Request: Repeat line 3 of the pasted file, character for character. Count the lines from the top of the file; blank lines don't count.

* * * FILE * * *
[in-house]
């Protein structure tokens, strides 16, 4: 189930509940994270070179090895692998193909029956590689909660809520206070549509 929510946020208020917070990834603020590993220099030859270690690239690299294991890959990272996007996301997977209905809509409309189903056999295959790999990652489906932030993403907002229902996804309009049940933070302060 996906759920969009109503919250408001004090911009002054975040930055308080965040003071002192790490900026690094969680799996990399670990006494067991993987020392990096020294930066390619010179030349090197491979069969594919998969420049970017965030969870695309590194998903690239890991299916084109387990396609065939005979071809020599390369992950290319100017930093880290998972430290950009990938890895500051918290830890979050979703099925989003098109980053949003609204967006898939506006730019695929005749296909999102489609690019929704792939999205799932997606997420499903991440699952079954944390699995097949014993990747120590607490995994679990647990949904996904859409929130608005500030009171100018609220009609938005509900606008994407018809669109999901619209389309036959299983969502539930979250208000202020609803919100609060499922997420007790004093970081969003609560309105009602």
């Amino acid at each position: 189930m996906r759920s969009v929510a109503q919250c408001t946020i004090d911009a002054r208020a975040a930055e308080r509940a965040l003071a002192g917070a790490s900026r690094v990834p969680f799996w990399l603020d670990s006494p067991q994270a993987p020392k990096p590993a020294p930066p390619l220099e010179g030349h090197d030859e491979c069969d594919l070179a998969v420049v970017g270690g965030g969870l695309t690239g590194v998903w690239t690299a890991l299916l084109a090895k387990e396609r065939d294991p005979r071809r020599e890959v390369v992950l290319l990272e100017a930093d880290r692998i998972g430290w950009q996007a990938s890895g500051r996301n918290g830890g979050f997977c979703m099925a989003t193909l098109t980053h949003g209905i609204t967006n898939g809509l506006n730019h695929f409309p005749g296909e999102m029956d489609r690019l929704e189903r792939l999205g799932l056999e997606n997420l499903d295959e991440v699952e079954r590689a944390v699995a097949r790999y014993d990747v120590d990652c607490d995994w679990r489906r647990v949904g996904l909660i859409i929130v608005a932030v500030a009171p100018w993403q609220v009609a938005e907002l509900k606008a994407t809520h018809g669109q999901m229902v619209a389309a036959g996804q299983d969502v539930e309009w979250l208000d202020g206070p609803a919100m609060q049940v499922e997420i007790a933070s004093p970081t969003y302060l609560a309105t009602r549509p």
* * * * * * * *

């Amino acid at each position: 189930m996906r759920s969009v929510a109503q919250c408001t946020i004090d911009a002054r208020a975040a930055e308080r509940a965040l003071a002192g917070a790490s900026r690094v990834p969680f799996w990399l603020d670990s006494p067991q994270a993987p020392k990096p590993a020294p930066p390619l220099e010179g030349h090197d030859e491979c069969d594919l070179a998969v420049v970017g270690g965030g969870l695309t690239g590194v998903w690239t690299a890991l299916l084109a090895k387990e396609r065939d294991p005979r071809r020599e890959v390369v992950l290319l990272e100017a930093d880290r692998i998972g430290w950009q996007a990938s890895g500051r996301n918290g830890g979050f997977c979703m099925a989003t193909l098109t980053h949003g209905i609204t967006n898939g809509l506006n730019h695929f409309p005749g296909e999102m029956d489609r690019l929704e189903r792939l999205g799932l056999e997606n997420l499903d295959e991440v699952e079954r590689a944390v699995a097949r790999y014993d990747v120590d990652c607490d995994w679990r489906r647990v949904g996904l909660i859409i929130v608005a932030v500030a009171p100018w993403q609220v009609a938005e907002l509900k606008a994407t809520h018809g669109q999901m229902v619209a389309a036959g996804q299983d969502v539930e309009w979250l208000d202020g206070p609803a919100m609060q049940v499922e997420i007790a933070s004093p970081t969003y302060l609560a309105t009602r549509p």